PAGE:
Every journey starts somewhere, and my ‘curry journey’ started in the checkout queue in Tesco, Brixton.
The year was 1995, the month was April – and Sue and I had known for three days that she was pregnant with our baby. I’d been smiling for almost every minute of those three days, and my perma-grin was starting to unnerve passers-by. (Strange but true, Londoners find outward signs of extreme happiness more disturbing to witness than extreme grief.) Sue had taken to whispering to me in public: ‘Stop smiling… people are staring.’
So, I found myself on a solo shopping trip in Tesco, standing behind an elegant mother and daughter wearing saris, who were struggling to lift the biggest bag of rice I’d ever seen. I offered to help, and these women managed to see past my manic grin and risk a conversation. Somehow, we got onto food – and I had to share with them the guilty fact that I’d never managed to cook a single bowl of the ambrosial rice that Indian restaurants serve in their millions. My rice was stuck in a 70s rut of British cooking: a floating, homogenous sludge that’s a million miles from the vibrant community of liberated grains that a great pilau can be. Could they help?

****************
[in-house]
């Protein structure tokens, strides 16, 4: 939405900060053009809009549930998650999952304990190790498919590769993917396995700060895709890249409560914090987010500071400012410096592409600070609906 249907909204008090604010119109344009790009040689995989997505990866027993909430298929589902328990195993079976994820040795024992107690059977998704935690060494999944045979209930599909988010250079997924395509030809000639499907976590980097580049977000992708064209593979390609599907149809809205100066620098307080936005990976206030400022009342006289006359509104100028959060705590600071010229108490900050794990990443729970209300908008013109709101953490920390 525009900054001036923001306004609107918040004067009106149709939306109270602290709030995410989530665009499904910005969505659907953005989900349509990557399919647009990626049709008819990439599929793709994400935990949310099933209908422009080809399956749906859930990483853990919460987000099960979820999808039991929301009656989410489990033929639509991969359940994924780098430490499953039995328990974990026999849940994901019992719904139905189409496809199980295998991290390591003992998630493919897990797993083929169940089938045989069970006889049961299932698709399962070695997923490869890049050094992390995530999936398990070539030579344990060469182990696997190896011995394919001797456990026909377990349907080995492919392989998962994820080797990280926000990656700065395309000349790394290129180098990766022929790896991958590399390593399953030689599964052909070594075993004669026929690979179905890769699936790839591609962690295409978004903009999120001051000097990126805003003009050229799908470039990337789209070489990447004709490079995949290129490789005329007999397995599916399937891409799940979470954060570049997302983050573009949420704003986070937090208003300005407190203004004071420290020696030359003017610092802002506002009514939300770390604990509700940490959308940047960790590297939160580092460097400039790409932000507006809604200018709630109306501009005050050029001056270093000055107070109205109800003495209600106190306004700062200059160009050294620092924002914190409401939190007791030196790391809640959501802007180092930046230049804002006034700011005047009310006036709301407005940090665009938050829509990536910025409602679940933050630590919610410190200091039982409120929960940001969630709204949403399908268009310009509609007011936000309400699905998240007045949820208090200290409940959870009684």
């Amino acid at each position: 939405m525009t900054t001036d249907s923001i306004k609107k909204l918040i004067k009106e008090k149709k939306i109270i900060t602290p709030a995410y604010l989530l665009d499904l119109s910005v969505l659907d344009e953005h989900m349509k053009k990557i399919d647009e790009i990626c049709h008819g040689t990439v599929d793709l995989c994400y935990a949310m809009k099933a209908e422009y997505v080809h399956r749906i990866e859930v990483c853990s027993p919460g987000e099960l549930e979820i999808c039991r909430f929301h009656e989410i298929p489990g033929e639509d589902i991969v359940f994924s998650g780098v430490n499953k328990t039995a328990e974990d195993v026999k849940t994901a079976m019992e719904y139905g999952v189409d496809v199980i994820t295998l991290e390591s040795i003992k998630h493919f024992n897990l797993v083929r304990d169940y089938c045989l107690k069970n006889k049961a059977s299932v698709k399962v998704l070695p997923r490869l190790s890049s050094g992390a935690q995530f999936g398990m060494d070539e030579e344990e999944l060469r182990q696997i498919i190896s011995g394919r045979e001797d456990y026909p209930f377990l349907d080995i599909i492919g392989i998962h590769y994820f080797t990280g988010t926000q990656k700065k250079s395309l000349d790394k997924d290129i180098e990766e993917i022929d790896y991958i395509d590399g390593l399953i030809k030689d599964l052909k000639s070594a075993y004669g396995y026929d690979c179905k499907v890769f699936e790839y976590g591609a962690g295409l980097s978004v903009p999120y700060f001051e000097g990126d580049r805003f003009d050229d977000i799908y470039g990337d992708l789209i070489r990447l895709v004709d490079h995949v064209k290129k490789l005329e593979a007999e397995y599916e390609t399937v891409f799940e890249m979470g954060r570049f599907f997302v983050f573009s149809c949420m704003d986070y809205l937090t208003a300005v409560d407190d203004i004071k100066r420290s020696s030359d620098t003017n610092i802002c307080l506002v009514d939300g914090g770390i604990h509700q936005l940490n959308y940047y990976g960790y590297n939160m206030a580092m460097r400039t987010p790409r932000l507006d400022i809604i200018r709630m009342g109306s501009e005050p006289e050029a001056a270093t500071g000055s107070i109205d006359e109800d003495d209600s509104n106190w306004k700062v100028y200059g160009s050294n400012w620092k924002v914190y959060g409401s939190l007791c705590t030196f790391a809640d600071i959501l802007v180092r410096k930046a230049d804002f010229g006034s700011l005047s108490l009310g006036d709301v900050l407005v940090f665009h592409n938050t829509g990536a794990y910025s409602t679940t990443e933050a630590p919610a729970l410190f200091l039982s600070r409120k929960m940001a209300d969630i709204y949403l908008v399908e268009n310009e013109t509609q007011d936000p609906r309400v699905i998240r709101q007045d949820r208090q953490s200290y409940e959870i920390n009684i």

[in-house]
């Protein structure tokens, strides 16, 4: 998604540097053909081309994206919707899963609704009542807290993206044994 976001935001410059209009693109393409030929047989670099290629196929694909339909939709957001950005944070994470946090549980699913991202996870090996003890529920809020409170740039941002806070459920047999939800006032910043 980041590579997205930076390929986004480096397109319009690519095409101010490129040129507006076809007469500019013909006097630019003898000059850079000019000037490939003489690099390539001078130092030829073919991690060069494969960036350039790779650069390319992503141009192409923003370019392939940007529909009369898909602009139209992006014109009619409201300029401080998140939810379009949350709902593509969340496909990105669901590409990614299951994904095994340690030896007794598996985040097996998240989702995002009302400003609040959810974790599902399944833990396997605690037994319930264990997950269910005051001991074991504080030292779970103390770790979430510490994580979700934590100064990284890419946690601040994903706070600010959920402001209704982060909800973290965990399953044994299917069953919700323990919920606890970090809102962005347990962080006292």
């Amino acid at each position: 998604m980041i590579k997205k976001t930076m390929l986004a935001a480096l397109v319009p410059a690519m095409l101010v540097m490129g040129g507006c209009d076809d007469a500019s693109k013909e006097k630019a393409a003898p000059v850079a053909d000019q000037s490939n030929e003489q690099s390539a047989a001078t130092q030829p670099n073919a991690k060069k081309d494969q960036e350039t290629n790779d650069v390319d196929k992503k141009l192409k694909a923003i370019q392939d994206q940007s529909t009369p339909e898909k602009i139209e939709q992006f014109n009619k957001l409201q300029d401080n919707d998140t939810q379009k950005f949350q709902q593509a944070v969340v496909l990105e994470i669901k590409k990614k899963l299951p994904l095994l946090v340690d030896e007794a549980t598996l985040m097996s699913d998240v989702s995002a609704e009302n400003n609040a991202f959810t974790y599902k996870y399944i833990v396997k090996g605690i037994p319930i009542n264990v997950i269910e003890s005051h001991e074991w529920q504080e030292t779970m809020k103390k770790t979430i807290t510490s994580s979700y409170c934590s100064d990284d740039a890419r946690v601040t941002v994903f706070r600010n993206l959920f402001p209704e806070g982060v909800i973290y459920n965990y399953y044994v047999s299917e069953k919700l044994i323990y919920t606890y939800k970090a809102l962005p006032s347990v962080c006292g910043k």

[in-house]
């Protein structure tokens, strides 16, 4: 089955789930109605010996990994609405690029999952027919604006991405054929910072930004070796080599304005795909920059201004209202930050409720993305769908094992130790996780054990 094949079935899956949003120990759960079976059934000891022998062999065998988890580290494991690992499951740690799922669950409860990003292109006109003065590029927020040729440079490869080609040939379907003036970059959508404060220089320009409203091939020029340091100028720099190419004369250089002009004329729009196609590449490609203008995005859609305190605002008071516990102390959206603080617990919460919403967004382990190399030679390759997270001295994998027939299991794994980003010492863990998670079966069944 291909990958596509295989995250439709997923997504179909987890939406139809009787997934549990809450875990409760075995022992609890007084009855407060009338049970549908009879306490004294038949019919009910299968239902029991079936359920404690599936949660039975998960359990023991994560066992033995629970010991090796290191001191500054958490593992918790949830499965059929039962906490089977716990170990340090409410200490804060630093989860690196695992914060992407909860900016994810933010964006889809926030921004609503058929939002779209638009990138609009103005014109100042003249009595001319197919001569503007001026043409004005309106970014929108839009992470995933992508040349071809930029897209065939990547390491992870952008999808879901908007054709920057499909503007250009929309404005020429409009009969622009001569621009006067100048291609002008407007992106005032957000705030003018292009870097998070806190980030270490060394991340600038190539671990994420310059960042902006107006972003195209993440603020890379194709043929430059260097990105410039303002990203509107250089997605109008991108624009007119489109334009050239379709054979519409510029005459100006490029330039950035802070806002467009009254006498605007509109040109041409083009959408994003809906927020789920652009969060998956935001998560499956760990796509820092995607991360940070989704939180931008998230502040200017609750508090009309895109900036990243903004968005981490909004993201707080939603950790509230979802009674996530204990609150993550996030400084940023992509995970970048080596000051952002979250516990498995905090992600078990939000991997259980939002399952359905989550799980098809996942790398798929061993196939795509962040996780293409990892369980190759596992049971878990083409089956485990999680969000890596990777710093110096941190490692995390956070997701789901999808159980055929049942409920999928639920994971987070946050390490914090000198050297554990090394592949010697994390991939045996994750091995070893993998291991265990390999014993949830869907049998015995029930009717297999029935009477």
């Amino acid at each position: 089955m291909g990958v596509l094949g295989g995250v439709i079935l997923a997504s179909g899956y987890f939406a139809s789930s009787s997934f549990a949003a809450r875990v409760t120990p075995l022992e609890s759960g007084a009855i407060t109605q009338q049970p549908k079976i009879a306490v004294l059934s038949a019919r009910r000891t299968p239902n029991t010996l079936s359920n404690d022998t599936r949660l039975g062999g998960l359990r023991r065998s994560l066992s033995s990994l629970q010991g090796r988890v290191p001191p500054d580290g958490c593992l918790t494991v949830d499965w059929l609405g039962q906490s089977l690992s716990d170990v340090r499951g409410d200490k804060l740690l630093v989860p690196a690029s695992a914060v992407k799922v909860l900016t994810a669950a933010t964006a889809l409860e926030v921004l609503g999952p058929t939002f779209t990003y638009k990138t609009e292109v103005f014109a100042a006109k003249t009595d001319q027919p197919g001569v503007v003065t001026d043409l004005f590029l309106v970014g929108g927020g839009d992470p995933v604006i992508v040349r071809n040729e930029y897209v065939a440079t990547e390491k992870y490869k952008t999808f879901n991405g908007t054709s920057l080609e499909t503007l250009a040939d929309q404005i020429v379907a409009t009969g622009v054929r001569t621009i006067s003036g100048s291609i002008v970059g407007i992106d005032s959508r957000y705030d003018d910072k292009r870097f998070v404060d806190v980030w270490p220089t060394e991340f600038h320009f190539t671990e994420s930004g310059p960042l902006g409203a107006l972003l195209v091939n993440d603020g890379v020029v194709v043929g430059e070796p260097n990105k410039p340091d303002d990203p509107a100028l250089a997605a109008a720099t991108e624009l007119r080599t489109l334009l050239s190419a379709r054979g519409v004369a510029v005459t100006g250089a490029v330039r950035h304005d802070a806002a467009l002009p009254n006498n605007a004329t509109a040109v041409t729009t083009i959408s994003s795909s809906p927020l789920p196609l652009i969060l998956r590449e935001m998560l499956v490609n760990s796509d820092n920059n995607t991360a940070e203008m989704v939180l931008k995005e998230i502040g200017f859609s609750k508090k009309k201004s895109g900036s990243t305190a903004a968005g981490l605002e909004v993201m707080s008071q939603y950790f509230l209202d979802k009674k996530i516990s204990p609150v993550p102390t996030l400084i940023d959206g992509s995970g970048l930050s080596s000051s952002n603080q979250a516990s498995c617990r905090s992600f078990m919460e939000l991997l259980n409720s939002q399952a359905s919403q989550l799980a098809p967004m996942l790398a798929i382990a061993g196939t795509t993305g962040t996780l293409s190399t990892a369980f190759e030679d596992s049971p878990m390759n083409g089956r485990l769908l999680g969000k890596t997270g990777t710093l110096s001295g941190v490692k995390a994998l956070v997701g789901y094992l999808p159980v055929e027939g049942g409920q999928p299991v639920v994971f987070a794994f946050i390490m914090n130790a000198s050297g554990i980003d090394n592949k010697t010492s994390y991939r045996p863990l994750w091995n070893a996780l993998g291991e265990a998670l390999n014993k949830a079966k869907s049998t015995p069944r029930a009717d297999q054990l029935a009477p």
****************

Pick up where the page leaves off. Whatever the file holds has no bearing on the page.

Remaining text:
On the back of a handy Tesco flyer (‘Easter Opening Hours, April 1995’), the mother gave me the first Indian recipe I’d ever owned. 18 years later, I still have that piece of paper (pasted into a foodie diary of all the meals we shared with daughter Mia in her first year). As a family, we’ve cooked dozens, maybe hundreds of times from that Tesco flyer – and it’s never given us anything less than perfect rice for our table.
Thanks to that mother and daughter in Brixton, I took the first step on a ‘curry journey’ that’s led me to own a small library of Indian recipe books, and cook countless delicious curries with family and friends.
Starting this blog, I want to return the favour – to share whatever I know about Indian recipe books, ingredients, blogs and restaurants with anyone who shares my passion for curry.